4. Well said, as always! I can totally relate to this. After three years in Poland, i moved back to the US last fall and started college. I was a total wreck socially for a couple of months!

      • let’s see–nobody in the US shakes hands or uses formal language in speaking to strangers (Sir, Ma’am). I like some of the differences of course; for instance, Americans are much friendlier than Poles, at least on the surface. I also miss speaking Polish; after struggling through learning a language, it’s hard to give up cold turkey.

  5. Haha I totally experienced the same thing when I moved home from India after a work project. I was really terrified to be in cars, as people here drive WAY too fast and don’t honk or flash their lights to let someone know they are passing! The availability of multicultural food options blew my mind – you mean there are more options than just curry?

  6. What a great post 🙂 I can definitely relate, having moved back and forth to Europe. It’s weird when it gets to that point where the once-foreign world becomes home, and yet the people there still expect you to be clueless. Proving yourself gets tiring, and it’s even weirder when you feel like you have to do it in your own culture.
    Thanks for sharing this!

    • Yeah, the proving can get a little tiresome. But now that I’m back, I keep waiting for applause every time I manage the simple stuff of Canadian culture. “Don’t you guys understand that it’s amazing that I remember how to do this?!”

  7. Hey Mikey, just wanted to say sorry if I have been thanking you too much. Also just wanted to say sorry in case I haven’t been thanking you enough. Anyways, thanks again! Sorry.

  8. You really have become that much more “Asian” in behaviour?
    Learning 1-2 additional gestures of courtesy is nice and if it’s an international gesture without offense, it’s just convenient to use it/do it more gracefully.

    By the way, I’m too Canadian: I didn’t learn how to hand things over with 2 hands to friends and family. But yes, I know and have done the multiple rejections to a gift…which is supposed to mean the opposite: “I’m grateful you are giving something to me..”. 🙂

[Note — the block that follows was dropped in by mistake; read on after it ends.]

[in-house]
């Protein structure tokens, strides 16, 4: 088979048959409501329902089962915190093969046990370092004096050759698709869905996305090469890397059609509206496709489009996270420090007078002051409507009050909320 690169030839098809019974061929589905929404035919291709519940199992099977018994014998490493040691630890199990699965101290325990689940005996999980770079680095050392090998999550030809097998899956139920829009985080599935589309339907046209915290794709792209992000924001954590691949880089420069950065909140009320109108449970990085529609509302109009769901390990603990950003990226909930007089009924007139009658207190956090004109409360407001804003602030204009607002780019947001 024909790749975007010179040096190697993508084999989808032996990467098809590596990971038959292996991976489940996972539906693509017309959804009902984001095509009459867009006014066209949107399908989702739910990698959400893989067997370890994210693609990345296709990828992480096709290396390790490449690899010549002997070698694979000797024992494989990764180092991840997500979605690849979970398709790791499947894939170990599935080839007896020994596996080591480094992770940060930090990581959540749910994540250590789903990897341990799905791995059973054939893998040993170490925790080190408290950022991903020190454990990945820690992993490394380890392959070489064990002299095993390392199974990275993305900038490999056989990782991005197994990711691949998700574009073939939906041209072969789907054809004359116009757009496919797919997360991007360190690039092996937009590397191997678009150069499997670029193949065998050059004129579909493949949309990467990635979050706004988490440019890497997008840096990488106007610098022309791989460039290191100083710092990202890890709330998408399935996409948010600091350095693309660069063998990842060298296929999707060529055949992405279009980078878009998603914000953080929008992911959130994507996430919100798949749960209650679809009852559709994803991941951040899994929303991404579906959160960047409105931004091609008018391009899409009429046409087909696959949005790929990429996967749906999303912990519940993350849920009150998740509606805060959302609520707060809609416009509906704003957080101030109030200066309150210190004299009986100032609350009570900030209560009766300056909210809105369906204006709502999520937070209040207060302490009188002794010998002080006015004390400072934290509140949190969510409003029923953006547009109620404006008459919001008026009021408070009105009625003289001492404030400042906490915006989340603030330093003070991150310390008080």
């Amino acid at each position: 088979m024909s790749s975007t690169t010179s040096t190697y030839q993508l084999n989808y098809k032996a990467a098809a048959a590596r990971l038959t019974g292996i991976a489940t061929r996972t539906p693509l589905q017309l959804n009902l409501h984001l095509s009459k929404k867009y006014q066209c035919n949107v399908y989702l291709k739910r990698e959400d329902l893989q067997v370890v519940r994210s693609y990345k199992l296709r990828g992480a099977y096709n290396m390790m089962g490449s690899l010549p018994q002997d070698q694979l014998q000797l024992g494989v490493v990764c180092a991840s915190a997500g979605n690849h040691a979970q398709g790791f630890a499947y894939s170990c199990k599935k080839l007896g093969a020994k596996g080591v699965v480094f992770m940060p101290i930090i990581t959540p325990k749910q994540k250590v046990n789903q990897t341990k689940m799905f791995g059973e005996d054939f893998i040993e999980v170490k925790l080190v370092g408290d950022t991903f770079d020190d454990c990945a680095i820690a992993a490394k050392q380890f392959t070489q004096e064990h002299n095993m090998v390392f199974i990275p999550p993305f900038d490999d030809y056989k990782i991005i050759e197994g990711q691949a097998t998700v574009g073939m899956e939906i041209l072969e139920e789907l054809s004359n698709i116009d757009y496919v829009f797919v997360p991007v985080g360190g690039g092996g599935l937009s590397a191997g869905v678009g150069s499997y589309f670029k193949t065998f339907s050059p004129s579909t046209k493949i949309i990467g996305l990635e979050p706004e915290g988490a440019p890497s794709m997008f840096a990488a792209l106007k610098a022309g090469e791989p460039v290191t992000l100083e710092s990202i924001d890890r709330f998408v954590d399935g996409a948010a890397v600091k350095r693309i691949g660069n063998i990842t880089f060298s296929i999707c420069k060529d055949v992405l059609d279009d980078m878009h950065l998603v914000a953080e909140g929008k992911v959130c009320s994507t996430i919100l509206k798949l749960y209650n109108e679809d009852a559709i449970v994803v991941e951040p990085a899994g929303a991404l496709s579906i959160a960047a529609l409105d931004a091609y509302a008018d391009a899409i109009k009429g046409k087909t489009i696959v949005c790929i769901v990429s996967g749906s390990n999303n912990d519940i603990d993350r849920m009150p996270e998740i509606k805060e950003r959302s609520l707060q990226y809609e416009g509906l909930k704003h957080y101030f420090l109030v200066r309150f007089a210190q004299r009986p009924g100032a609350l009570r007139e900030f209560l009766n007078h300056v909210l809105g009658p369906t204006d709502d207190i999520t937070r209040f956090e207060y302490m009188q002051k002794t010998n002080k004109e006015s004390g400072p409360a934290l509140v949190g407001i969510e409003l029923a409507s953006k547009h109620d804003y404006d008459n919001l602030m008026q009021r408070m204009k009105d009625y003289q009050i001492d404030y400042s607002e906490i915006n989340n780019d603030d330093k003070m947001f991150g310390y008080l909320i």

• At first it was definitely a deliberate effort on my part to get more “Asian” in my behaviour, especially because I was in a school setting as the only foreigner. With time there were certain things I pulled my foreigner card on to parachute away from cultural stuff I couldn’t handle, but I never really guessed how much of my behaviours had become Koreanish until I got back and discovered I didn’t need them anymore.

      I love the multiple gift rejections gig. It doesn’t happen much in Korean culture, though. In one of the textbooks we had, there was even a “Culture Corner” thing to teach the kids how people in the west receive gifts is different from how Koreans typically receive gifts (it exaggerated, but: westerners open it right then and there and go buckwild thanking you, while Koreans sheepishly accept a gift and hide it for opening later).

  9. Some how I missed this post (think I was in Calgary on business) but nevertheless enjoyed it very much and the comments that followed. As you well know, it is one thing to immerse yourself into a country and its culture for an extended period of time an another to be travelling through several countries, each with their own language and culture and try to soak up all that you can.

Leave a Reply

Fill in your details below or click an icon to log in: Logo

You are commenting using your account. Log Out /  Change )

Google photo

You are commenting using your Google account. Log Out /  Change )

Twitter picture

You are commenting using your Twitter account. Log Out /  Change )

Facebook photo

You are commenting using your Facebook account. Log Out /  Change )

Connecting to %s